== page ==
Six of the 50 players who made the cut finished the third round. They will all return Sunday at 8 a.m. to finish the round, leaving the leaders to play as many as 27 holes Sunday.

Top-ranked Vijay Singh began the third round seven shots off the lead after a 73 -- 141 through 36 holes. He said he was pleased with his ball-striking, but not at all with his putting stroke after wasting several decent birdie opportunities.

Fourth-ranked Phil Mickelson bogeyed two of the last three holes he played in the second round and was eight shots behind at 72 -- 142.

When play was halted at 7:35 p.m., neither man had made a move, with Singh at 4 under after 10 holes and Mickelson at 3 under through 11 holes.

DiMarco has been here before, leading after each of the first two rounds in 2001 and after 54 holes last year, when he played in the final group with Mickelson. He finished tied for sixth and may best be remembered for giving Mickelson a good read on what would be his winning, 18-foot birdie putt on the 72nd hole.

"Putting is the key here, period," DiMarco said, adding that with a four-shot lead, "I don't have to attack all the pins now. When you have that luxury and can play the safer shots, you can play well here. It's how I've always played here. I try to stay patient. I know the course. I know the slopes around the greens. I know you can play a slope that's 50 feet from the hole and leave yourself 12 feet. I've got to go out and control myself, control my nerves, slow myself down and try to hit really solid shots. There are a lot of birdies out there, but a lot of disasters, too."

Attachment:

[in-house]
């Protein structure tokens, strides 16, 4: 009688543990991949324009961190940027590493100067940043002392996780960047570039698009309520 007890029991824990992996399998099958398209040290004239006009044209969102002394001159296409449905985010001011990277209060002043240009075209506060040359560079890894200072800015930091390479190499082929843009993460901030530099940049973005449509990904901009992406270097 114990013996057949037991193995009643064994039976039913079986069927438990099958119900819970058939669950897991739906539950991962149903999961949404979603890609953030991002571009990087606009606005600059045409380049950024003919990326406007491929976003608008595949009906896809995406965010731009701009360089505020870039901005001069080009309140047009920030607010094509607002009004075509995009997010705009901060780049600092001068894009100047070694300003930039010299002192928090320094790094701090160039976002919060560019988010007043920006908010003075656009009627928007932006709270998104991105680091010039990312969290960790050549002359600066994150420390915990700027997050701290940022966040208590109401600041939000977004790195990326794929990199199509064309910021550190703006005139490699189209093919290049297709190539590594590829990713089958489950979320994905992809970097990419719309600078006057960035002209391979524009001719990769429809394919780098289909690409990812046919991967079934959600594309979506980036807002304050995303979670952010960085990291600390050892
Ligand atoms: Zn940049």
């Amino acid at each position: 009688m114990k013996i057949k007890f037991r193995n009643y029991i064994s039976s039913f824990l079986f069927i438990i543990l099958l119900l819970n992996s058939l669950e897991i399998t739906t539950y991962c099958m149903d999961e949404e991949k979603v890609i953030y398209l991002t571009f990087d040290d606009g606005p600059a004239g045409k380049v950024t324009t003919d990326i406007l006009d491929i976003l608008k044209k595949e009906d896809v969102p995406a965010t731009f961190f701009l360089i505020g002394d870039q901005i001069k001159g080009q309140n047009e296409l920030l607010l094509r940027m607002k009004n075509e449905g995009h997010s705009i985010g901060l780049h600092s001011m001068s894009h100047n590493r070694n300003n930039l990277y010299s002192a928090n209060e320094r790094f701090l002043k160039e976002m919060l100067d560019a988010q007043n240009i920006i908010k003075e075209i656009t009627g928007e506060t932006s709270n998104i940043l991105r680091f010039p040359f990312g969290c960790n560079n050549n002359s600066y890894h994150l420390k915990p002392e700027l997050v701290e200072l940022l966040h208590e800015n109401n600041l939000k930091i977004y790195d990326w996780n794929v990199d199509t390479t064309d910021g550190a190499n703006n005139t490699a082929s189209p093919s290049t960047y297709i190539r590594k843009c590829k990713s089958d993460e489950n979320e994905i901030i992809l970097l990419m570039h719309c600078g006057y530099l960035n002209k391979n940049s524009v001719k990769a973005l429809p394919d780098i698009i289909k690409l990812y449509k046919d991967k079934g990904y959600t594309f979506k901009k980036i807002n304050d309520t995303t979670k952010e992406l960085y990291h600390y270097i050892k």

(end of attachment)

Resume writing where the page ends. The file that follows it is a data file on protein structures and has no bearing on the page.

DiMarco began the tournament Thursday with a bogey on his first hole and hasn't had one since, a run of 44 straight. He had five second-round birdies Saturday, padding his lead with a second shot to the 500-yard 15th green and two putts from 18 feet for a birdie, then a 12-footer that curled into the hole at the 170-yard 16th.

His best shot of the day may have been at the 490-yard 11th after a second shot that went dead right. From a downhill lie, and knowing a mis-hit might result in a ball running through the green to a pond down below, he chipped to within a foot of the cup to save a critical par.